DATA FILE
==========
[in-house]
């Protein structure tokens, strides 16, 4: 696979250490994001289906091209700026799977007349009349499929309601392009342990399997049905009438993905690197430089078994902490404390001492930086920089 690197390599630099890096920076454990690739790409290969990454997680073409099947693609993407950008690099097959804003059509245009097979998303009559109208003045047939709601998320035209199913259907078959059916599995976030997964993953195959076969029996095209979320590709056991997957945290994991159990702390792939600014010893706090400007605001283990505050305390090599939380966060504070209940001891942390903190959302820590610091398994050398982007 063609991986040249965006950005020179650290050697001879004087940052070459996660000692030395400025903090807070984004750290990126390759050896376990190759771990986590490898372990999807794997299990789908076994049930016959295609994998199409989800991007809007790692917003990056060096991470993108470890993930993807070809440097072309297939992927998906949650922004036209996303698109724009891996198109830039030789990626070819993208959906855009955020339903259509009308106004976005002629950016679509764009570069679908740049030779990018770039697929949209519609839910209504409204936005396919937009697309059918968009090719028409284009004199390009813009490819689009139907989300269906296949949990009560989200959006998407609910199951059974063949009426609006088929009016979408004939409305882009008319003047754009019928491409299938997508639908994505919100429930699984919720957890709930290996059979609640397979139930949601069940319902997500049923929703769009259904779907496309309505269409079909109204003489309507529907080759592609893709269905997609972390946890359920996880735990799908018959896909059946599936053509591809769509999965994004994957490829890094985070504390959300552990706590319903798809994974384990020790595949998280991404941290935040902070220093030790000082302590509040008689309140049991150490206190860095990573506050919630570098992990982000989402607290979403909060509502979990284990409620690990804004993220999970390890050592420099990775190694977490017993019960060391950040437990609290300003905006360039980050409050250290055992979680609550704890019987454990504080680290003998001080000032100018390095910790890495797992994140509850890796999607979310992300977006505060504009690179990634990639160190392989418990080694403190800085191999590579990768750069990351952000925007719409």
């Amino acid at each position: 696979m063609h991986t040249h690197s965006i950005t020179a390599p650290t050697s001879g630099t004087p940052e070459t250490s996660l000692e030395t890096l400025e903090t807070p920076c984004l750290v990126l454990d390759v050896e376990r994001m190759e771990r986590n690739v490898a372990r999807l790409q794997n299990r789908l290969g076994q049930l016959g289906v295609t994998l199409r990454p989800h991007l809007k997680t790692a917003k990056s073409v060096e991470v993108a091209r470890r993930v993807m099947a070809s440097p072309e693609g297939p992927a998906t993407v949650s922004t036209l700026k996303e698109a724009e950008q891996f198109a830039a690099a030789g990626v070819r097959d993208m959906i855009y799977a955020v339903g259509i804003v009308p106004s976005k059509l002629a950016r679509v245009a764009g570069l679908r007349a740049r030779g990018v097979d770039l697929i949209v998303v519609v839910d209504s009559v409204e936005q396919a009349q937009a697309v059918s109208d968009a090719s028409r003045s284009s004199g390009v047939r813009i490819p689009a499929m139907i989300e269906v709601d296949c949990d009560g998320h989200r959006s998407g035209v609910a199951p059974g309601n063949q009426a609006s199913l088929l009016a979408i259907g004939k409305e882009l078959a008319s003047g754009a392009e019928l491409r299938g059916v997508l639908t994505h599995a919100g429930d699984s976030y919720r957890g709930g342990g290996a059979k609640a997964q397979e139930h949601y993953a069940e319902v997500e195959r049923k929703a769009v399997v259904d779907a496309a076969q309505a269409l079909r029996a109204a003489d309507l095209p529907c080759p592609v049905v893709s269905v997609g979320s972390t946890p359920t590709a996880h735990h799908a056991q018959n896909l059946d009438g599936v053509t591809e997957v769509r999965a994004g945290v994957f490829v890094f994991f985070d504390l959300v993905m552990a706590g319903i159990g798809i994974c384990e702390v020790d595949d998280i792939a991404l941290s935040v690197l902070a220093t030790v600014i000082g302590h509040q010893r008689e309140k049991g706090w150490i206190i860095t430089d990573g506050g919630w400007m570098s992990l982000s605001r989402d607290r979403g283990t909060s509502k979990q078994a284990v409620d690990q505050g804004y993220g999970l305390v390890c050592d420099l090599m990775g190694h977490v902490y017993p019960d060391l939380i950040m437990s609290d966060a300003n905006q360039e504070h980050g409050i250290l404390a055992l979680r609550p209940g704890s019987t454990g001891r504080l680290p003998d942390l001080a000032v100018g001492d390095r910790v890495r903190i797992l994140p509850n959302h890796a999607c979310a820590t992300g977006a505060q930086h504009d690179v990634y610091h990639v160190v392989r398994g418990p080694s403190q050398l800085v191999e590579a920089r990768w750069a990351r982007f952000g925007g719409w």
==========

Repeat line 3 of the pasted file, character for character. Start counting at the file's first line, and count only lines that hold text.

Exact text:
């Amino acid at each position: 696979m063609h991986t040249h690197s965006i950005t020179a390599p650290t050697s001879g630099t004087p940052e070459t250490s996660l000692e030395t890096l400025e903090t807070p920076c984004l750290v990126l454990d390759v050896e376990r994001m190759e771990r986590n690739v490898a372990r999807l790409q794997n299990r789908l290969g076994q049930l016959g289906v295609t994998l199409r990454p989800h991007l809007k997680t790692a917003k990056s073409v060096e991470v993108a091209r470890r993930v993807m099947a070809s440097p072309e693609g297939p992927a998906t993407v949650s922004t036209l700026k996303e698109a724009e950008q891996f198109a830039a690099a030789g990626v070819r097959d993208m959906i855009y799977a955020v339903g259509i804003v009308p106004s976005k059509l002629a950016r679509v245009a764009g570069l679908r007349a740049r030779g990018v097979d770039l697929i949209v998303v519609v839910d209504s009559v409204e936005q396919a009349q937009a697309v059918s109208d968009a090719s028409r003045s284009s004199g390009v047939r813009i490819p689009a499929m139907i989300e269906v709601d296949c949990d009560g998320h989200r959006s998407g035209v609910a199951p059974g309601n063949q009426a609006s199913l088929l009016a979408i259907g004939k409305e882009l078959a008319s003047g754009a392009e019928l491409r299938g059916v997508l639908t994505h599995a919100g429930d699984s976030y919720r957890g709930g342990g290996a059979k609640a997964q397979e139930h949601y993953a069940e319902v997500e195959r049923k929703a769009v399997v259904d779907a496309a076969q309505a269409l079909r029996a109204a003489d309507l095209p529907c080759p592609v049905v893709s269905v997609g979320s972390t946890p359920t590709a996880h735990h799908a056991q018959n896909l059946d009438g599936v053509t591809e997957v769509r999965a994004g945290v994957f490829v890094f994991f985070d504390l959300v993905m552990a706590g319903i159990g798809i994974c384990e702390v020790d595949d998280i792939a991404l941290s935040v690197l902070a220093t030790v600014i000082g302590h509040q010893r008689e309140k049991g706090w150490i206190i860095t430089d990573g506050g919630w400007m570098s992990l982000s605001r989402d607290r979403g283990t909060s509502k979990q078994a284990v409620d690990q505050g804004y993220g999970l305390v390890c050592d420099l090599m990775g190694h977490v902490y017993p019960d060391l939380i950040m437990s609290d966060a300003n905006q360039e504070h980050g409050i250290l404390a055992l979680r609550p209940g704890s019987t454990g001891r504080l680290p003998d942390l001080a000032v100018g001492d390095r910790v890495r903190i797992l994140p509850n959302h890796a999607c979310a820590t992300g977006a505060q930086h504009d690179v990634y610091h990639v160190v392989r398994g418990p080694s403190q050398l800085v191999e590579a920089r990768w750069a990351r982007f952000g925007g719409w």